Unfortunately, we met at a hectic time for me in my first semester experience of junior year: a time filled with papers and exams, which did not allow me the leisure time to begin another research project. But a few weeks later, after a round of midterms, I found Yogi’s business card on my desk and decided to take a chance. Within a week of emailing him for the first time, we had planned a lunch to discuss our future together as a research team. Yogi, being a freelance historian, was working on multiple projects at the time, but the one that could my eye was a project about post World War II work camp diaries and the rich story that went along with them. Yogi and a few dedicated college students were able to translate the Barbour diaries – belonging to the parents of current Saint Olaf professor John Barbour – into German such that we could create a bilingual story about personal experiences in work camps just after WWII. Helping with the layout design of the novel, I knew Yogi and I were going to be able to accomplish much together in the future.
Having known Yogi for only a few months, his invitation to play tennis in California with a Hollywood star friend of his was startling at first. But the more and more we were able to discuss its possibility, the more comfortable and excited I became. One day I received an email from Yogi saying that he had talked to Eric Braeden and we would be able to fly out to California at the end of my spring break to play in Hollywood. And that’s exactly what we chose to do. We would fly out on a Friday, play tennis on Saturday and return to Minnesota on Sunday. We met up on Thursday night to have one last practice before our big match and to test the recording equipment – this was to be used to record our seemingly inevitable triumph and I only realized at this moment we forgot to record the match. We were feeling confident, we were feeling excited and we were feeling ready for the trip of a lifetime – who goes all the way across the country to play one tennis match and then flies home? That sounds like a unique trip to me. After having lunch with and receiving love from Yogi’s wife Gitta, we departed for the Minneapolis airport. After parking our car, we boarded a shuttle only to find my middle school physical education teacher on his way to start his vacation in Florida!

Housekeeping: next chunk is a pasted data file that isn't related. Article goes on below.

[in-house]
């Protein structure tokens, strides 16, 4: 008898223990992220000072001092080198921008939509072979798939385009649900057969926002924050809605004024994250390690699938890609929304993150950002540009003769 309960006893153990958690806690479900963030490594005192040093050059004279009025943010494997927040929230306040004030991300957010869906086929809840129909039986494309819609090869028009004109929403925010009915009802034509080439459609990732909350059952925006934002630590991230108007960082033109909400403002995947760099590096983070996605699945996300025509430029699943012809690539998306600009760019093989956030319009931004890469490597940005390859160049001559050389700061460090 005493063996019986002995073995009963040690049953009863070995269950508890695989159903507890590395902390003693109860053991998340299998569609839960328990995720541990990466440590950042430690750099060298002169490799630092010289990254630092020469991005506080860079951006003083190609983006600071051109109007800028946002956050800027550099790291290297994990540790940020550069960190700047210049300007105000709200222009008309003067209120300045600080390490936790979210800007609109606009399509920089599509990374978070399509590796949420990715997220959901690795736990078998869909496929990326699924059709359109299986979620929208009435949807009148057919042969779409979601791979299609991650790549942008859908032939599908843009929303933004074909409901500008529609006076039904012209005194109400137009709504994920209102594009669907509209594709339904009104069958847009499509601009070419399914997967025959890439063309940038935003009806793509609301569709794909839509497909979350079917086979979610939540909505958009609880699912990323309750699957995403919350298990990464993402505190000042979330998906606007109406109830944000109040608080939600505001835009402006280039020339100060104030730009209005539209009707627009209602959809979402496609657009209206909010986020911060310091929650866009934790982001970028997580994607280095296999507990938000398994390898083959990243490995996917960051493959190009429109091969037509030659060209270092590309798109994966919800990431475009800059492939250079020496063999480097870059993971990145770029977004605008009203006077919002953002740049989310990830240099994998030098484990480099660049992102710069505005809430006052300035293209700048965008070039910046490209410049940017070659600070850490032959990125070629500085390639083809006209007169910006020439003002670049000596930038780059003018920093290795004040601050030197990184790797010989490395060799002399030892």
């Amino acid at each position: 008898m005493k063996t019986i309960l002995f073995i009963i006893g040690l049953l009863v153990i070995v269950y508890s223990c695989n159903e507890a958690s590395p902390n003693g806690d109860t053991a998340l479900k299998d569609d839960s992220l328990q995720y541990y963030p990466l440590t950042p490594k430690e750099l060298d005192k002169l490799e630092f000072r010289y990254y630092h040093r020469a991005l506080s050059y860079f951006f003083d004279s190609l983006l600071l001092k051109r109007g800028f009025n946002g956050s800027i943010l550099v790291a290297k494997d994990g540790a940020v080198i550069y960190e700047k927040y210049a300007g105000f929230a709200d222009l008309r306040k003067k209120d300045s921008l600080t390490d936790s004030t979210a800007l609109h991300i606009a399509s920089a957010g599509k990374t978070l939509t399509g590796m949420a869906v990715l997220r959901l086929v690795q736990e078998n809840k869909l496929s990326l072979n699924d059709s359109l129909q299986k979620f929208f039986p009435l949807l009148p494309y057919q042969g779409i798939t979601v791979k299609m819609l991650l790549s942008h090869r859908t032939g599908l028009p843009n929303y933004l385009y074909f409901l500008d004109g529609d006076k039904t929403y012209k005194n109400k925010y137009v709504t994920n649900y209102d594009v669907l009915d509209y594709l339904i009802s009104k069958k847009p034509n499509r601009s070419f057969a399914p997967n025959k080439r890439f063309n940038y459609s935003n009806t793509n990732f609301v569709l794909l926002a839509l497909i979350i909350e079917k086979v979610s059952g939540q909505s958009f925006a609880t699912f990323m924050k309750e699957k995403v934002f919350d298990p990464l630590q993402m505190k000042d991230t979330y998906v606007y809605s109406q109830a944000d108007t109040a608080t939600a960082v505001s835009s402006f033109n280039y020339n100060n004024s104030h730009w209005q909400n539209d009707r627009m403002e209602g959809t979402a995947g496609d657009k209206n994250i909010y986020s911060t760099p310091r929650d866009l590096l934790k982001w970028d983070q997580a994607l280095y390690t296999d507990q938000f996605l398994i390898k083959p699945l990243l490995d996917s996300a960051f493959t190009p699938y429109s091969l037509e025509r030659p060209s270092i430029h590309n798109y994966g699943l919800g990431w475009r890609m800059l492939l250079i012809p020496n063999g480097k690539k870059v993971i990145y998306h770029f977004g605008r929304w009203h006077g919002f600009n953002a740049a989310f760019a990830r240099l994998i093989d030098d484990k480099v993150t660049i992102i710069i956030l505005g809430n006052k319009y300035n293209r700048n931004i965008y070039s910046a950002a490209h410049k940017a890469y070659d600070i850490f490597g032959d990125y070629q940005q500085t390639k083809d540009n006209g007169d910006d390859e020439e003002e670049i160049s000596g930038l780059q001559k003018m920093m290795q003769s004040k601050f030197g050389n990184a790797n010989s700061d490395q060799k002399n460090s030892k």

Yogi and I have no problems catching our plane from Minneapolis to Los Angeles; we even had time to meet a few new people along the way. I remember taking off on our way to LAX, and it was funny that the second the plane began to gain speed on the runway was the first time I registered our trip was actually happening. One of the best characteristics I can say about Yogi is his dreaming attitude. He is constantly coming up with projects and plans that would be interesting to research or fun to partake. But this was the moment that it hit me: we are doing this. We are taking his dreams and making them realities. This once again opened my mind to the possibilities of all that we may be able to accomplish together. I have been blessed to be friends with one who isn’t afraid of rejection, someone who isn’t afraid to dream big and to put his name out on the line. In this sense, Yogi has taught me more about the importance and application of networking than days upon days staring at my social media sights ever have: a subject he has mastered and one which I still have much to learn. It’s always funny to recall our relationship started with me being the teacher, while now I am often the one learning. But much like the computer work on the Barbour diaries, (German student work camps, 1948), I have been able to teach Yogi about electronics, most often on layovers, and important computer or smartphone shortcuts, which have hopefully had an impact on his quality of life – or at least cut down on his technological frustrations. Reaching LAX airport safely, I am recalling walking off the plane, shaking Yogi’s hand and saying, “We made it!”